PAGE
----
Sensitive Data

Sensitive data includes a broad spectrum of information, including:

  • Transactional data: Credit card, bank account, and social security numbers
  • Personal data: Phone numbers, physical and virtual addresses, and medical history
  • Business-related data: Trade secrets; planning, financial, and accounting information
  • Governmental data: Restricted, confidential, secret, or top-secret information

The exponential growth of a global information economy, driven by new technologies and disruptive business models, means that an ever-increasing amount of sensitive data is collected, used, exchanged, analyzed, and retained. In all cases, this data requires protection from unauthorized access to ensure the privacy and security of both individuals and organizations.

Sensitive Data and Compliance Regulations

However, the sheer volume of sensitive data also means there is an ever-increasing number of accidental or intentional data breaches, incorrect or lost data records, and data misuse incidents.

Each high-profile case of data breach or misuse brings increased demand for organizations to ensure the privacy, integrity, and security of sensitive data entrusted to their care. At the same time, SOX, HIPAA, PCI, and GDPR compliance regulations demand that organizations provide complete visibility into, and an uninterrupted record of, what data is accessed or changed, when, and by whom.

The challenge of keeping up with threats and exploits that derive from both internal and external sources, combined with the requirements of regulatory compliance, necessitates constant vigilance and awareness of the latest vulnerabilities and counter-measures.

Protecting Sensitive Data

Data has varying degrees of sensitivity, based on risk potential. Companies must prioritize data risks by creating a classification policy based on data sensitivity. At a minimum, three levels of data classification are needed.

  • Restricted: This is the most sensitive data that, if compromised, could cause great risk to individuals and/or organizations. Access is be on a need-to-know basis only.
  • Confidential or Private: This is moderately sensitive data that, if compromised, would cause a moderate risk to individuals and/or the company. Access is internal to the company or department that owns the data.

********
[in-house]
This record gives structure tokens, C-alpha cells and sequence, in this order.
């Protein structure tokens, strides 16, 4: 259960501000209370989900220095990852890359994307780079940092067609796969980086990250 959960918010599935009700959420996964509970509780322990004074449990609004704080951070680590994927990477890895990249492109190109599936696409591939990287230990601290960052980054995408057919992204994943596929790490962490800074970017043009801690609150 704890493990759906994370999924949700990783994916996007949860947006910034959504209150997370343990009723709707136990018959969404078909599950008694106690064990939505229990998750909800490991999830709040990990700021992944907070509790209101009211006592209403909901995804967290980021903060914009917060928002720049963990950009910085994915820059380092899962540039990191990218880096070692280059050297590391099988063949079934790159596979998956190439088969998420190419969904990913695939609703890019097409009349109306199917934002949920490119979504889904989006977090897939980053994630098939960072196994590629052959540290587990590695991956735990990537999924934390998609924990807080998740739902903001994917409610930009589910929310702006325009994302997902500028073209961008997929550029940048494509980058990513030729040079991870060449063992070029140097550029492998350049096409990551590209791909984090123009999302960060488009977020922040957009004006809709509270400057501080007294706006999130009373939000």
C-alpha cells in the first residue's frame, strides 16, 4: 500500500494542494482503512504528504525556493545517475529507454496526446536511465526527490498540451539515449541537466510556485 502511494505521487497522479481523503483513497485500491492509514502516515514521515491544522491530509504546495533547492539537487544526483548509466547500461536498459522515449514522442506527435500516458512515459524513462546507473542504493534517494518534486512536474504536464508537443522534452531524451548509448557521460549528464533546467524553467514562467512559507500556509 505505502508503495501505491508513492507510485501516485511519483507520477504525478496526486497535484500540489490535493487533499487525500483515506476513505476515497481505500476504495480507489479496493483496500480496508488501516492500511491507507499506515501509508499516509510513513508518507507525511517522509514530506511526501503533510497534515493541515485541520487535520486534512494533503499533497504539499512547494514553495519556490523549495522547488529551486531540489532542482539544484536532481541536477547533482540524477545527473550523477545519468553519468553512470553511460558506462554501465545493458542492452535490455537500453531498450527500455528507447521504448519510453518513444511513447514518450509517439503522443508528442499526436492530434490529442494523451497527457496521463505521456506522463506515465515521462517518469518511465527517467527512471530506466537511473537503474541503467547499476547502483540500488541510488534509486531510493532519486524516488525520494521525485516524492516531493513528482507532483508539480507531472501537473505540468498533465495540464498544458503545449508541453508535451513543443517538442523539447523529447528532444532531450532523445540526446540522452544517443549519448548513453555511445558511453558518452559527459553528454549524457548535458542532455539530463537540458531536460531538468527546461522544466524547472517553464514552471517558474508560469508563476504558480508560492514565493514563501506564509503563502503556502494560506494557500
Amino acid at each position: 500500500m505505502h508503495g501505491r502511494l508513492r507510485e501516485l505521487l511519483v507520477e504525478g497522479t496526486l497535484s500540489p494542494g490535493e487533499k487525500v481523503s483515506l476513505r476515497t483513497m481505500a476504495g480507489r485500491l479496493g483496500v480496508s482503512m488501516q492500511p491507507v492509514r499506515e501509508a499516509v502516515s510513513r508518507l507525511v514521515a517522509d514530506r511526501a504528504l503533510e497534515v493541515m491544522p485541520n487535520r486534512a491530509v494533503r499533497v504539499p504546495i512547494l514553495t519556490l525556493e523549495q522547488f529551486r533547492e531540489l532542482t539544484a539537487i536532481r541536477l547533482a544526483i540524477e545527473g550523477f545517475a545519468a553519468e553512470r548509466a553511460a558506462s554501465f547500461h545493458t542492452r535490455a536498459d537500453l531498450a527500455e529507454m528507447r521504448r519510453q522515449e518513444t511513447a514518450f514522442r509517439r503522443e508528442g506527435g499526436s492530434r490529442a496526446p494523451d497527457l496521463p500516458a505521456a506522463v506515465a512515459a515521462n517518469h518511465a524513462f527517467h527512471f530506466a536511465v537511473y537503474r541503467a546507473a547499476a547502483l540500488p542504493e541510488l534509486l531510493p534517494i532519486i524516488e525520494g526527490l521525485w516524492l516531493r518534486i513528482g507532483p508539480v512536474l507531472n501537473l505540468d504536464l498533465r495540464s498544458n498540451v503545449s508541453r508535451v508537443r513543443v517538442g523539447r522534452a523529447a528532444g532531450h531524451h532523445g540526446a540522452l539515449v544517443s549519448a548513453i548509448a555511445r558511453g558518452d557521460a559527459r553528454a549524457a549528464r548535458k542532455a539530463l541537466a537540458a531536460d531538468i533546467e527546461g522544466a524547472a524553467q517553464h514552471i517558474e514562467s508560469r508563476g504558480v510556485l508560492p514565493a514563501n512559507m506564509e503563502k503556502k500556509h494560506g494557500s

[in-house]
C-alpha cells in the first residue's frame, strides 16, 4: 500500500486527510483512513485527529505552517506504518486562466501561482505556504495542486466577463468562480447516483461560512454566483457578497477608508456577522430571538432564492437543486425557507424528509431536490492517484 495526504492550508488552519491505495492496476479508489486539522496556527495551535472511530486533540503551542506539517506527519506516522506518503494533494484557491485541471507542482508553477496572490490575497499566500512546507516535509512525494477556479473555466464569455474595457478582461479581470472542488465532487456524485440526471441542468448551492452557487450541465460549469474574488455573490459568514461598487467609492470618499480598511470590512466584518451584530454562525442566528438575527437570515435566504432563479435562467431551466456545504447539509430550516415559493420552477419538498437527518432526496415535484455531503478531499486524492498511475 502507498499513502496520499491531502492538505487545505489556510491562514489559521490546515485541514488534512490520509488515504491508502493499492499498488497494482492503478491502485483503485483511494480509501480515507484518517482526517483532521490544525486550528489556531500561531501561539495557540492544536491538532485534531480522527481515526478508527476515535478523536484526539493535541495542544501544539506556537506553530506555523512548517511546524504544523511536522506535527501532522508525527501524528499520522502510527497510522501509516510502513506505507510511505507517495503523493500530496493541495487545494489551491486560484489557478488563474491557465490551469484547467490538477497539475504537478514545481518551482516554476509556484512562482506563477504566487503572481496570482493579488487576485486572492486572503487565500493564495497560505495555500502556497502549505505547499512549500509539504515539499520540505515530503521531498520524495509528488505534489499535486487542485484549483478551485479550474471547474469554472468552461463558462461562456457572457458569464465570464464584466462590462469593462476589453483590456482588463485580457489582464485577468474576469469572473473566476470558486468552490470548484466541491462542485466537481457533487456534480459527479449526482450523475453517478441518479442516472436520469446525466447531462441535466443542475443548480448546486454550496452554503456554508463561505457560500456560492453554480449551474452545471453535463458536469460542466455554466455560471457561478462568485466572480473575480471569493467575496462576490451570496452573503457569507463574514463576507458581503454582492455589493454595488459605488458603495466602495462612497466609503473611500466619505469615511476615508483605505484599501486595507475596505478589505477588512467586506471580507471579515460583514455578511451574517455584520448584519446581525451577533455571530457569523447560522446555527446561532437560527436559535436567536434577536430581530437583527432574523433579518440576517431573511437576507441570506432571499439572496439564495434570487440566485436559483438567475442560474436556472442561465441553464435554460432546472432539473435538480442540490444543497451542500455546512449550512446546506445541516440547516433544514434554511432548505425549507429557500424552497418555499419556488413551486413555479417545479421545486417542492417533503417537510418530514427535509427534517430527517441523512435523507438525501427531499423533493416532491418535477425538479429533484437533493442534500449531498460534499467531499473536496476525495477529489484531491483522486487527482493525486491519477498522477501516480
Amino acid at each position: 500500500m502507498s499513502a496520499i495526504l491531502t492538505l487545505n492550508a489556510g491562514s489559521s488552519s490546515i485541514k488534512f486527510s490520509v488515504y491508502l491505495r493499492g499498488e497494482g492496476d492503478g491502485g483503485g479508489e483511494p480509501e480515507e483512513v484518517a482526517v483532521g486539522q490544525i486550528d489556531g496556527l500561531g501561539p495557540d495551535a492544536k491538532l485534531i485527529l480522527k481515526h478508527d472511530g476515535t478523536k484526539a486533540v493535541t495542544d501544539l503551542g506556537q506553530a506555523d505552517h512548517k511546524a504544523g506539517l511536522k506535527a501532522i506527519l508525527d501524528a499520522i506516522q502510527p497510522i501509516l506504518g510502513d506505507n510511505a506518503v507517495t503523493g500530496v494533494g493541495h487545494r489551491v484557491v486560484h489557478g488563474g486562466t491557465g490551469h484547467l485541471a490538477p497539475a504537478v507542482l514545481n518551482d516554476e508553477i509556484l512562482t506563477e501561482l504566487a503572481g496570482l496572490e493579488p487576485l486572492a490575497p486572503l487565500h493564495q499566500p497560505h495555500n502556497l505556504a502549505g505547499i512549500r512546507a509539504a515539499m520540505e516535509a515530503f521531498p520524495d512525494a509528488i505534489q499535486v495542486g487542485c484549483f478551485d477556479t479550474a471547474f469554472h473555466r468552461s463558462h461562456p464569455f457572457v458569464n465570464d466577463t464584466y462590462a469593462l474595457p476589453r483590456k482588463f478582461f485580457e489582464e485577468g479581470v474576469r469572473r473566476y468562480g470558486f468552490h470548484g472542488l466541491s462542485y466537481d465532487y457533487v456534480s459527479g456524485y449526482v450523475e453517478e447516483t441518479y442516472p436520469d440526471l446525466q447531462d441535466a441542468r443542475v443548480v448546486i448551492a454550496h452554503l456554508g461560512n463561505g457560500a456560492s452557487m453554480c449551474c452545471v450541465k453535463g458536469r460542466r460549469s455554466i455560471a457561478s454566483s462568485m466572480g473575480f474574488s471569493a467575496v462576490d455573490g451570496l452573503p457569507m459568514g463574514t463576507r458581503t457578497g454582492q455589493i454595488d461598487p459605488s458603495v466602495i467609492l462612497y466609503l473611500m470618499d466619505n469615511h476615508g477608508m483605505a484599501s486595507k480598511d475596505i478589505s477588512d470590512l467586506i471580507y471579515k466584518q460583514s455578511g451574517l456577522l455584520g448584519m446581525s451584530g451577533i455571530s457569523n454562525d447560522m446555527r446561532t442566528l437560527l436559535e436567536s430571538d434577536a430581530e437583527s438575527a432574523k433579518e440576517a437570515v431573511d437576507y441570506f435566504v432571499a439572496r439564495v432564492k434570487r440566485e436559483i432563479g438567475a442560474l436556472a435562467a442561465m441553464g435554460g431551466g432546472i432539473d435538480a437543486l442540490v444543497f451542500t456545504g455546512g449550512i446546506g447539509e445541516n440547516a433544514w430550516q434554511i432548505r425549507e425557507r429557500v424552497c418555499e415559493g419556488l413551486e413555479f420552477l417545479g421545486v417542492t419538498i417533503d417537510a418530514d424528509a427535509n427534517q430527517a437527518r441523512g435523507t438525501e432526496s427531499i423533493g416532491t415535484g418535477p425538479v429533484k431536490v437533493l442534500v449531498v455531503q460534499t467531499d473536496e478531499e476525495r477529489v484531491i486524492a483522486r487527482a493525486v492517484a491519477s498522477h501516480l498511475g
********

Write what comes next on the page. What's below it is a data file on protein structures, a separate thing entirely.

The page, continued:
• Public: This is non-sensitive data that would cause little or no risk to the data if accessed. Access is loosely, or not, controlled.

Policies must be developed and implemented that determine what types of information are sensitive and what methods, such as encryption, should be used to protect that information. In addition, companies must monitor the transmission of information to ensure that the policies are adhered to and are effective.

Users need to be aware of the sensitivity of the data they work with and the guidelines established for keeping it safe. This often involves educating users about best practices and what practices to avoid. IT-savvy organizations must have a compliance officer to ask the question, “How does this deployment affect compliance with SOX, PCI, or GDPR?” Having an expert on board that knows the regulatory landscape is a definite plus.

Companies must also implement a continuous auditing of the overall IT environment. Auditing solutions that provide real-time information about unauthorized or malicious changes help ensure visibility across the IT infrastructure. In addition, auditing solutions validate the effectiveness of security policies, and the security of sensitive information. Continuous auditing will help detect a breach in its early stages, assist during in-depth analysis, and ultimately expose weaknesses that can be remediated to strengthen the security of a company’s IT infrastructure.

Finally, and most importantly, companies must add security layers to data shared in the cloud. The acceptance and adoption of cloud-based application services make it easy for businesses to collaborate and share content with multiple users. But this convenience has its downside, as data leaks become an increasing concern. Typically, these services lack the visibility necessary to mandate and track how, when, and with whom files and content are shared.

Conclusion

The need to secure applications on-premises, in the cloud, and during the transition period from on-premises to the cloud, requires a strong monitoring and auditing solution. In addition, the complete visibility of an organization’s infrastructure, including receiving verified vulnerability intelligence, is essential to securing sensitive data. By constantly monitoring the corporate environment, your company will be able to pinpoint where the dangers lie and tactically prioritize your remediation efforts. Quick and coordinated control and mitigation are essential to bring the balance of defense back into the defender’s court.

Learn how Imperva solutions can help you protect sensitive data.

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